To paraphrase the Joker: What do you get when you cross a political party that’s sold out for decades, with an electorate that’s been abandoned and treated like trash?

Answer: What you f**king deserve!
And it couldn’t happen to a more deserving collection of bent misfits.

Saturday, February 8, 2020

Sinking Below His Level

I don’t like Nancy Pelosi, which doesn’t mean I think she is stupid. It requires much more than low cunning to become Speaker.

So, I ask myself, why did this smart woman do dumb things at the SOTU, things she knew would offend all Republicans, most independents, and more than a few Democrats? Things that would damage her reputation and show her behaving as abnormally, as impetuously as the orange man she despises, and behind whom she sat?

The answer almost has to be “fear.” She’s afraid of losing her Speakership, afraid there are enough crazies in her caucus to vote for a ‘bomb-thrower’ as Speaker. She felt, I suppose, she had to pander to them to keep her job, to stay in the limelight.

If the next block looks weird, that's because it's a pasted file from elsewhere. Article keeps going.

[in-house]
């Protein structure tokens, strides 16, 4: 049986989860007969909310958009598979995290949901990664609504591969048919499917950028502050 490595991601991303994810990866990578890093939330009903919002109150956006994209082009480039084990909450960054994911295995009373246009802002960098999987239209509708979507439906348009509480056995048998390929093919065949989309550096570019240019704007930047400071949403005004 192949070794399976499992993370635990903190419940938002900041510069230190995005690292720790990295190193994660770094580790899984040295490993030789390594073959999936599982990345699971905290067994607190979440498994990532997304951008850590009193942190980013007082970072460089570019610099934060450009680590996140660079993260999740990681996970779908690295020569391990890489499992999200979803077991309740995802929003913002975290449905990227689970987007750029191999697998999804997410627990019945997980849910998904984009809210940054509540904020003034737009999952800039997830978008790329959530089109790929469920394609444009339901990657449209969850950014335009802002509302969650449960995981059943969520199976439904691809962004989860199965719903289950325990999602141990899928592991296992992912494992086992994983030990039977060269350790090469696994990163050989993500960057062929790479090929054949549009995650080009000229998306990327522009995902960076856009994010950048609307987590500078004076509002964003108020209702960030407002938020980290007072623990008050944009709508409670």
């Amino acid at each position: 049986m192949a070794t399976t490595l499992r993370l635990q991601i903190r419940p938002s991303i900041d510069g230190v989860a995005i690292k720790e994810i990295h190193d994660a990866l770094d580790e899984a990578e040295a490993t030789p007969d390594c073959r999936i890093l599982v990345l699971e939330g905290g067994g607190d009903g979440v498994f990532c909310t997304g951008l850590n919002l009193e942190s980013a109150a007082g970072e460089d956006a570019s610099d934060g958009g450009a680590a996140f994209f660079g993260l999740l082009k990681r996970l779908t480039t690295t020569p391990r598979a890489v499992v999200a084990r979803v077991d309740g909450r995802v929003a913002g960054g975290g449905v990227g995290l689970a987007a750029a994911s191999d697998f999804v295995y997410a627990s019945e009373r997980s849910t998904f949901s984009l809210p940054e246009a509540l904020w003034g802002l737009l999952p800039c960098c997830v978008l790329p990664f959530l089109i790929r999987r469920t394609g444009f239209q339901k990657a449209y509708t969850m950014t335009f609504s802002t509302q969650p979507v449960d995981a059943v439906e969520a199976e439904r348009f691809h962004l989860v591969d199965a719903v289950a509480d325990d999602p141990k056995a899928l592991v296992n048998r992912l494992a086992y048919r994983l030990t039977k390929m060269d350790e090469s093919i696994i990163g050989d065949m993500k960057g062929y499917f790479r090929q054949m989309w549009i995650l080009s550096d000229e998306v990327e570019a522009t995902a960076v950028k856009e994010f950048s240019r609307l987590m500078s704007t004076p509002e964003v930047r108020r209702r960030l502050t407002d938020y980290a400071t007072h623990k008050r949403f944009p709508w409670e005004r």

So she pandered, she kept her job, and damaged her reputation and legacy. That is rather sad, isn’t it?

It is also a tangential commentary on our modern political culture. Echoing in the back of my mind are two lines from a Yeats poem.
Things fall apart; the center cannot hold;
Mere anarchy is loosed upon the world.

Friday, February 7, 2020

Expert: A Brilliant SOTU

Bless the Drudge Report for no-paywall access to a Peggy Noonan column at the Wall Street Journal. Back in the day Noonan was one of the best presidential speech-writers ever, and she remains an excellent judge of the art form.

This column gives you her reaction to the SOTU and Pelosi’s reaction thereto. Yes, she feels she has to say Trumps is “a bad man and half mad.” Don’t let that throw you.

The rest of the column is about what a good job it (and implicitly he) did, and how pathetic the Democrats looked sitting there acting pissed about all the good (true) things being said about the last three years. See her conclusion: